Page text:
BAT closes factory in Uganda

KAMPALA- The British American Tobacco - Uganda is closing its tobacco-processing plant in Kampala, rendering at least 26 employees jobless immediately and hundreds others uncertain.

The company is switching its manufacturing operations to Kenya as it de-commissions the 74-year-old factory, officials confirmed last evening.

Affected staff members are those directly working in the Green Leaf Threshing Plant, the factory’s official name.

Ms Diana Apio Kasyate, the corporate and regulatory affairs manager, said: “Our leaf growing and cigarrete marketing and distribution operations are not affected by this change”.

“We will continue to focus our resources on marketing our brands to adult consumers, growing a high quality tobacco crop, and improving farmers’ capacity and scale,” she noted in a statement.

BAT officials, including managing director Jonathan D’Souza, met Trade minister Amelia Kyambadde on Wednesday but it remained unclear if she was briefed about the factory closure.

Our investigations show that the tobacco-processing machinery on Jinja Road, next to the Ministry of Internal Affairs headquarters, had become old and installing a new one would cost $75m, investment company executives deemed unnecessarily costly when BAT, the parent company, has an alternative plant in neighbouring Kenya.

Investing in a $75m plant would not have also made economic sense because it has an installed capacity to process 50 million kilogrammes of tobacco each year yet BAT on average buys 15 million kilogrammes annually, according to sources.

The firm’s board, after a meeting yesterday, addressed staff members to break news about the restructuring, which took them by surprise.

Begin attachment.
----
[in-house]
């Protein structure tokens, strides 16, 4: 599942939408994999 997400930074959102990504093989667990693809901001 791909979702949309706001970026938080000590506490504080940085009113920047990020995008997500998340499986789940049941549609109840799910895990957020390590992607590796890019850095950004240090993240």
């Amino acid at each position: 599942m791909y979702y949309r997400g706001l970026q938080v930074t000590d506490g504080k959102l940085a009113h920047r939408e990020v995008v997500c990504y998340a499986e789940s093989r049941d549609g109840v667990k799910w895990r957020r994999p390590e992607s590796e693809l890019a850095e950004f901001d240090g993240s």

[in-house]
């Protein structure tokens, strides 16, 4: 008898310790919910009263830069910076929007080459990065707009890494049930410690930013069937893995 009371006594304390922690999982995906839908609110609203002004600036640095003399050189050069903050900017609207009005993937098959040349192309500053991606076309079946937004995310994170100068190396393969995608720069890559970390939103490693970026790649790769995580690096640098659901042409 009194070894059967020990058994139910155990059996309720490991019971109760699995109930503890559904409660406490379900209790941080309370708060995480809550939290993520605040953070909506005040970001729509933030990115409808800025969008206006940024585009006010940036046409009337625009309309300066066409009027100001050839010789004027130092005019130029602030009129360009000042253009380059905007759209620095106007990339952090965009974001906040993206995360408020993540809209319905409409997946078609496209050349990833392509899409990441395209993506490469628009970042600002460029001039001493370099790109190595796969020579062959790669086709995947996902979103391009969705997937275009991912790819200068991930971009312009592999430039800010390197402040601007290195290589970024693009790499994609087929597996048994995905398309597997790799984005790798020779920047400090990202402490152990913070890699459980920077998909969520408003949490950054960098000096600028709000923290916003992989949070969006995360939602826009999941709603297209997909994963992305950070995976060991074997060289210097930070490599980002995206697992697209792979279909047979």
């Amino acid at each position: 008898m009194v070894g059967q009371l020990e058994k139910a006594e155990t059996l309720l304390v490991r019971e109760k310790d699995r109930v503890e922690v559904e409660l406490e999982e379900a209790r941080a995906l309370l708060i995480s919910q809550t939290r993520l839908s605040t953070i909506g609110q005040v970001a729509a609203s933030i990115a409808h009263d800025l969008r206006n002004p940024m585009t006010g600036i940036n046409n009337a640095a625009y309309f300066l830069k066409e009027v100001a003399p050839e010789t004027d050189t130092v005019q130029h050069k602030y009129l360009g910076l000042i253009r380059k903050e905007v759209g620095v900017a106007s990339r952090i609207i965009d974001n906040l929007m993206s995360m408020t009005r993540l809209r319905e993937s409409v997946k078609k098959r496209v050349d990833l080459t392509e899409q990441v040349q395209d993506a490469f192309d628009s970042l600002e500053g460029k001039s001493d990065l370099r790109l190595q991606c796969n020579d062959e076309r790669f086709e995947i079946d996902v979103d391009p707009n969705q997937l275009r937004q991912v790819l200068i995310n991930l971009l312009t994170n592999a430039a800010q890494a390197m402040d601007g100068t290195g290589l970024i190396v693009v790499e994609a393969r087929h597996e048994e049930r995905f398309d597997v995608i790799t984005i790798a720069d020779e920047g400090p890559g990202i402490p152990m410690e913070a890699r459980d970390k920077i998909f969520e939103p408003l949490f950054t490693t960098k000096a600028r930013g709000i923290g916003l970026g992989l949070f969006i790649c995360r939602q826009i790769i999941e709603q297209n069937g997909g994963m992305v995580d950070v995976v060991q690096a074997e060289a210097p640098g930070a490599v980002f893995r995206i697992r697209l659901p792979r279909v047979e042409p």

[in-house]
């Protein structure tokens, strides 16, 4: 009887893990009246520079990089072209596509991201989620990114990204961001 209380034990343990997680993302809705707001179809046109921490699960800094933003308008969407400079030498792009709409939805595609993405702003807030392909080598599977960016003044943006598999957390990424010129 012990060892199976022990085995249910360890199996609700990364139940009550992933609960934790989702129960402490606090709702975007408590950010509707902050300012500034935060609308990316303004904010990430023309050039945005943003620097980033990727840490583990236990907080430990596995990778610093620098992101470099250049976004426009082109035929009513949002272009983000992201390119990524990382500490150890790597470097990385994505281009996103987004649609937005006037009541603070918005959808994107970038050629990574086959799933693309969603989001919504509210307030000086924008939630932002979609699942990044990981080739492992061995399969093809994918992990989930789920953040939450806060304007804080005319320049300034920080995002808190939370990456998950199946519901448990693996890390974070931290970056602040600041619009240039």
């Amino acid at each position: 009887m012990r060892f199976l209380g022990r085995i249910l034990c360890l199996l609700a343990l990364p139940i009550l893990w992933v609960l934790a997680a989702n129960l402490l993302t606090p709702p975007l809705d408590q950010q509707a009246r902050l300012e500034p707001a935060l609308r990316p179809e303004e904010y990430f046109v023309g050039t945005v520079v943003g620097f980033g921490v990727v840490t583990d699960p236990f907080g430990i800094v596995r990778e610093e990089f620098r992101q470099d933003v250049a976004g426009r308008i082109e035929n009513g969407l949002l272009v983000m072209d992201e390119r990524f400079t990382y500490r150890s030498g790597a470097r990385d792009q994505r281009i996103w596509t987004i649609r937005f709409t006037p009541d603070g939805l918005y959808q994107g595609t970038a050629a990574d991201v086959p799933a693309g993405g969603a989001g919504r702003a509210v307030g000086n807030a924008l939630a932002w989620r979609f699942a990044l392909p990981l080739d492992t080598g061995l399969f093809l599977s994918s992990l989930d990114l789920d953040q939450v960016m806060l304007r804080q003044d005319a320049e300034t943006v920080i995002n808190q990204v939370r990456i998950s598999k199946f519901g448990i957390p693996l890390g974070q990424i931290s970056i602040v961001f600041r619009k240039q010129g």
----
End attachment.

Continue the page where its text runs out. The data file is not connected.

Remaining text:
It remained unclear if BAT would also shut down its upcountry silos in Arua and Hoima, which act as centralised outposts for buying, grading, sorting and doing a mini-processing of tobacco.

Officials were still reviewing the full impact of yesterday’s decision on the firm’s future operations and the way forward amid a flood of unresolved staff concerns.

Mr D’Souza told this newspaper on Tuesday that BAT is “definitely not leaving” as rumour swirled that the company, in Uganda since the 1930s, was mulling an exit.

Ms Apio noted that the location of the Ugandan tobacco plant --- close to the central business district – is “restrictive and no longer suitable for our crop processing operations.”

Environmentalists have previously faulted BAT over air pollution and the factory neighbours also complained over inhalation of discomforting tobacco smell.

BAT this year contracted 17, 000 tobacco growers countrywide, who have just entered the phase of selling leaf, and disbursed Shs14b worth in farm inputs and cash loans.The firm said the shutdown of its factory is unlikely to affect its tax contribution which last year stood at Shs72b.

Health advocates and environmentalists have, among other things, blamed tobacco firms for rapid soil degradation through excessive use of chemical fertilisers; deforestation for leaf curing; encouraging child labour on farms and the rise in tobacco-related diseases. Parliament is considering a draft law that outlines stringent measures of production and sale of tobacco products, making it hostile and riskier to invest in the sector.


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